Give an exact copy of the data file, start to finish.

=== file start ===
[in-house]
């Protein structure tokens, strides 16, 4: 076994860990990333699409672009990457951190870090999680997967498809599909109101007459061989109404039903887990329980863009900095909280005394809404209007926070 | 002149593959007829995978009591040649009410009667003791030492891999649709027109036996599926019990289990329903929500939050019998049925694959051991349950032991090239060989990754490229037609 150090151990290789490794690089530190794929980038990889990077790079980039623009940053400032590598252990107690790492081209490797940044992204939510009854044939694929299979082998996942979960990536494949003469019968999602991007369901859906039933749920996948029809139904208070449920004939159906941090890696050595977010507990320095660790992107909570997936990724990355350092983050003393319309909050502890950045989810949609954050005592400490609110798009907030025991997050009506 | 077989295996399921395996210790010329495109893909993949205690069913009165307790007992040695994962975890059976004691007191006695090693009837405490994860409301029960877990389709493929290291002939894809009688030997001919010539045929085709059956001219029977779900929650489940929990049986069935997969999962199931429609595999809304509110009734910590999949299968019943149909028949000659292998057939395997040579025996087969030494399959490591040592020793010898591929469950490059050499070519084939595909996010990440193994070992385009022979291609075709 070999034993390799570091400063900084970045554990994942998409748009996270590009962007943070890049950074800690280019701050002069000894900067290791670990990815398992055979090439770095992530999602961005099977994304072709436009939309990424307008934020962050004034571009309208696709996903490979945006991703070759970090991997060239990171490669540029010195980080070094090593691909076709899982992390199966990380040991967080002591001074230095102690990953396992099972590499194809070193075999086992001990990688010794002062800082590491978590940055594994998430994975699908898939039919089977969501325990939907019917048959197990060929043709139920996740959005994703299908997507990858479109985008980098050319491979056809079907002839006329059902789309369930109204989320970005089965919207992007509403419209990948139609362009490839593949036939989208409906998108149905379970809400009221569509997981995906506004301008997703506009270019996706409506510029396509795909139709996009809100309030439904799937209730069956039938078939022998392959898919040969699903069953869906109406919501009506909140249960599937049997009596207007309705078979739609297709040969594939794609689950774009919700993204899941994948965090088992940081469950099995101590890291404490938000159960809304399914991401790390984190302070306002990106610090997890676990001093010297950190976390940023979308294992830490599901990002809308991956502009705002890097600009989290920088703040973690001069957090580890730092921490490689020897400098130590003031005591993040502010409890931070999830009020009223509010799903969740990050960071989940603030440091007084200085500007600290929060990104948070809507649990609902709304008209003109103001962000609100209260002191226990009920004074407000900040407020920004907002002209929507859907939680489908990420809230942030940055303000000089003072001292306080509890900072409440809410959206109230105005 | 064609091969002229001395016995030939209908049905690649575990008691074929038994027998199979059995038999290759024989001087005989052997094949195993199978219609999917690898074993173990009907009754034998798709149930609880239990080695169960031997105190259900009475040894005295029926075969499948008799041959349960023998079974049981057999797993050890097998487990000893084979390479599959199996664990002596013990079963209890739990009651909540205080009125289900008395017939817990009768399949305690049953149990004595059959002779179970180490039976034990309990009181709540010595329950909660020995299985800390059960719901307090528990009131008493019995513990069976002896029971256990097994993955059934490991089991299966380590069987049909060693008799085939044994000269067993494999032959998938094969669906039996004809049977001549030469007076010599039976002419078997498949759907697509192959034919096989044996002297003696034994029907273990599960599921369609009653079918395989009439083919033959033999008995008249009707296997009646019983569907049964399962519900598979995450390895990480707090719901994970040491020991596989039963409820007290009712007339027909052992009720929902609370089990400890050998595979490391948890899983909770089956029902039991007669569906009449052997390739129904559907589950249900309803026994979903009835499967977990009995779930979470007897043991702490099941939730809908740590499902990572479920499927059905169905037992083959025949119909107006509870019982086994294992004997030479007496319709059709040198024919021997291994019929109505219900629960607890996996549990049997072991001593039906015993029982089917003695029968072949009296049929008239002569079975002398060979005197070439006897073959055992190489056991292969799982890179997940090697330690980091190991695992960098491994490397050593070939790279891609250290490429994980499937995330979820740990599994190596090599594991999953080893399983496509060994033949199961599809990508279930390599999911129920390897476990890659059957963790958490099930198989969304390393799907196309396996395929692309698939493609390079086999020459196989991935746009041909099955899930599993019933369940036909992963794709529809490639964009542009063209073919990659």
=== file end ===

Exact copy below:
[in-house]
């Protein structure tokens, strides 16, 4: 076994860990990333699409672009990457951190870090999680997967498809599909109101007459061989109404039903887990329980863009900095909280005394809404209007926070 | 002149593959007829995978009591040649009410009667003791030492891999649709027109036996599926019990289990329903929500939050019998049925694959051991349950032991090239060989990754490229037609 150090151990290789490794690089530190794929980038990889990077790079980039623009940053400032590598252990107690790492081209490797940044992204939510009854044939694929299979082998996942979960990536494949003469019968999602991007369901859906039933749920996948029809139904208070449920004939159906941090890696050595977010507990320095660790992107909570997936990724990355350092983050003393319309909050502890950045989810949609954050005592400490609110798009907030025991997050009506 | 077989295996399921395996210790010329495109893909993949205690069913009165307790007992040695994962975890059976004691007191006695090693009837405490994860409301029960877990389709493929290291002939894809009688030997001919010539045929085709059956001219029977779900929650489940929990049986069935997969999962199931429609595999809304509110009734910590999949299968019943149909028949000659292998057939395997040579025996087969030494399959490591040592020793010898591929469950490059050499070519084939595909996010990440193994070992385009022979291609075709 070999034993390799570091400063900084970045554990994942998409748009996270590009962007943070890049950074800690280019701050002069000894900067290791670990990815398992055979090439770095992530999602961005099977994304072709436009939309990424307008934020962050004034571009309208696709996903490979945006991703070759970090991997060239990171490669540029010195980080070094090593691909076709899982992390199966990380040991967080002591001074230095102690990953396992099972590499194809070193075999086992001990990688010794002062800082590491978590940055594994998430994975699908898939039919089977969501325990939907019917048959197990060929043709139920996740959005994703299908997507990858479109985008980098050319491979056809079907002839006329059902789309369930109204989320970005089965919207992007509403419209990948139609362009490839593949036939989208409906998108149905379970809400009221569509997981995906506004301008997703506009270019996706409506510029396509795909139709996009809100309030439904799937209730069956039938078939022998392959898919040969699903069953869906109406919501009506909140249960599937049997009596207007309705078979739609297709040969594939794609689950774009919700993204899941994948965090088992940081469950099995101590890291404490938000159960809304399914991401790390984190302070306002990106610090997890676990001093010297950190976390940023979308294992830490599901990002809308991956502009705002890097600009989290920088703040973690001069957090580890730092921490490689020897400098130590003031005591993040502010409890931070999830009020009223509010799903969740990050960071989940603030440091007084200085500007600290929060990104948070809507649990609902709304008209003109103001962000609100209260002191226990009920004074407000900040407020920004907002002209929507859907939680489908990420809230942030940055303000000089003072001292306080509890900072409440809410959206109230105005 | 064609091969002229001395016995030939209908049905690649575990008691074929038994027998199979059995038999290759024989001087005989052997094949195993199978219609999917690898074993173990009907009754034998798709149930609880239990080695169960031997105190259900009475040894005295029926075969499948008799041959349960023998079974049981057999797993050890097998487990000893084979390479599959199996664990002596013990079963209890739990009651909540205080009125289900008395017939817990009768399949305690049953149990004595059959002779179970180490039976034990309990009181709540010595329950909660020995299985800390059960719901307090528990009131008493019995513990069976002896029971256990097994993955059934490991089991299966380590069987049909060693008799085939044994000269067993494999032959998938094969669906039996004809049977001549030469007076010599039976002419078997498949759907697509192959034919096989044996002297003696034994029907273990599960599921369609009653079918395989009439083919033959033999008995008249009707296997009646019983569907049964399962519900598979995450390895990480707090719901994970040491020991596989039963409820007290009712007339027909052992009720929902609370089990400890050998595979490391948890899983909770089956029902039991007669569906009449052997390739129904559907589950249900309803026994979903009835499967977990009995779930979470007897043991702490099941939730809908740590499902990572479920499927059905169905037992083959025949119909107006509870019982086994294992004997030479007496319709059709040198024919021997291994019929109505219900629960607890996996549990049997072991001593039906015993029982089917003695029968072949009296049929008239002569079975002398060979005197070439006897073959055992190489056991292969799982890179997940090697330690980091190991695992960098491994490397050593070939790279891609250290490429994980499937995330979820740990599994190596090599594991999953080893399983496509060994033949199961599809990508279930390599999911129920390897476990890659059957963790958490099930198989969304390393799907196309396996395929692309698939493609390079086999020459196989991935746009041909099955899930599993019933369940036909992963794709529809490639964009542009063209073919990659």